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Judge Berrigan believes NFLPA lawyer may have conflict of interest in bounty case

Jeffrey Kessler

NBA players association attorney Jeffrey Kessler arrives for a meeting in New York, Monday, Nov. 14, 2011. Player representatives from NBA teams are meeting to discuss the league’s proposal for a new labor deal. (AP Photo/Seth Wenig)


As the NFL awaits a ruling from Judge Helen G. Berrigan on the question of whether the bounty-related suspensions of Saints linebacker Jonathan Vilma, Saints defensive end Will Smith, Browns linebacker Scott Fujita, and free-agent defensive Anthony Hargrove will be upheld or overturned or lifted pending a final decision, yet another new wrinkle has emerged.

In an order issued on Wednesday, Judge Berrigan directed NFLPA counsel Jeffrey Kessler to address the question of whether he has a conflict of interest, via his joint representation of the players union and his representation of three of the players who have been suspended (Smith, Fujita, and Hargrove).

The specific basis for the conflict hasn’t been identified. Instead, Judge Berrigan generally explains that she “has been concerned” that a conflict exists. Her concerns potentially arise from the fact that the NFLPA has a duty to represent all players, including the actual or potential victims of the acts that Smith, Fujita, and Hargrove allegedly encouraged, funded, and/or directly perpetrated.

Judge Berrigan also said in the order that she is “extremely disappointed” by the failure of the parties to engage in meaningful settlement negotiations, stating that she believes that talks “would likely have resulted in some relief for all four [of] the players.” She also noted the existence of “longstanding acrimony among all of the attorneys representing all of the parties that predates these disputes,” and she expressed a belief that the acrimony is “contrary to the interests of all four players.”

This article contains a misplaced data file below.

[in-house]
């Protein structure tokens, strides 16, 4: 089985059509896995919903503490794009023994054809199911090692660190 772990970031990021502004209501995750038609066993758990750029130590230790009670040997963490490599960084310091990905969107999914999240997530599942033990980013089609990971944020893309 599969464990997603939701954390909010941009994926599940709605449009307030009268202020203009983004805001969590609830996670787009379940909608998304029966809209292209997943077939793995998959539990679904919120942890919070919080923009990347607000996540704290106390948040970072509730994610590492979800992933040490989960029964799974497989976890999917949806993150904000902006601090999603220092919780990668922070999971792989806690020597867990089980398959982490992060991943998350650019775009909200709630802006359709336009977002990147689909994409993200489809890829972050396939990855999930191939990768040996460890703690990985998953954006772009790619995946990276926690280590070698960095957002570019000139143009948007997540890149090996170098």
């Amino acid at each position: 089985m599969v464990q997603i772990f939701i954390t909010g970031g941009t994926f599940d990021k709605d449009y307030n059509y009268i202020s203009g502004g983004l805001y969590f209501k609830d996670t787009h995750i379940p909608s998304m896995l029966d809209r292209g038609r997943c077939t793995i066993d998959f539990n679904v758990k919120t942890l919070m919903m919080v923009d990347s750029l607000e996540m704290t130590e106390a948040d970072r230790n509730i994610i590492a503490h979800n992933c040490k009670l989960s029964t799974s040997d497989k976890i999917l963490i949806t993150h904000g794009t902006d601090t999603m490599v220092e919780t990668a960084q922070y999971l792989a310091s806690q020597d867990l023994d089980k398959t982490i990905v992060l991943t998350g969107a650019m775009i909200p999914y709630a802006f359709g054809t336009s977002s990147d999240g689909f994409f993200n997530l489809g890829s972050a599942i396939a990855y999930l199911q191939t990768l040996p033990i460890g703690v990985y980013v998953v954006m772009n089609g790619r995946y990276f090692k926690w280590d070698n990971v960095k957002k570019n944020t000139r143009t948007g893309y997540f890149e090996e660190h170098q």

At first blush, the acrimony itself appeared to be the cause for her concern regarding a conflict of interest on Kessler’s part. However, given that she emphasized that the acrimony on the part of all attorneys for all parties is impacting the interests of all four players, she apparently believes that Kessler’s situation presents an issue separate from the reality that, when lawyers can’t get along, their clients have a hard time getting justice.

Justice, in one form or another, is coming soon. Judge Berrigan directed the NFL to respond by 12:00 CT Thursday to the NFLPA’s request for lift the suspensions pending a final disposition of the case. A ruling, one way or the other, has to come by the close of business on Friday. Otherwise, justice delayed will have been, from the perspective of the players, justice denied.

Then again, the fact that a ruling didn’t come Tuesday already has denied a portion of the justice they seek, given that they were unable to practice on Wednesday and now on Thursday. Absent a ruling today, they’ll also miss practice on Friday, making it harder for them to make any meaningful contribution on Sunday, when the Saints host the Redskins and the Browns host the Eagles. As to Hargrove, who was cut by the Packers last month, Judge Berrigan’s failure to rule has made it even harder for him to get a new job.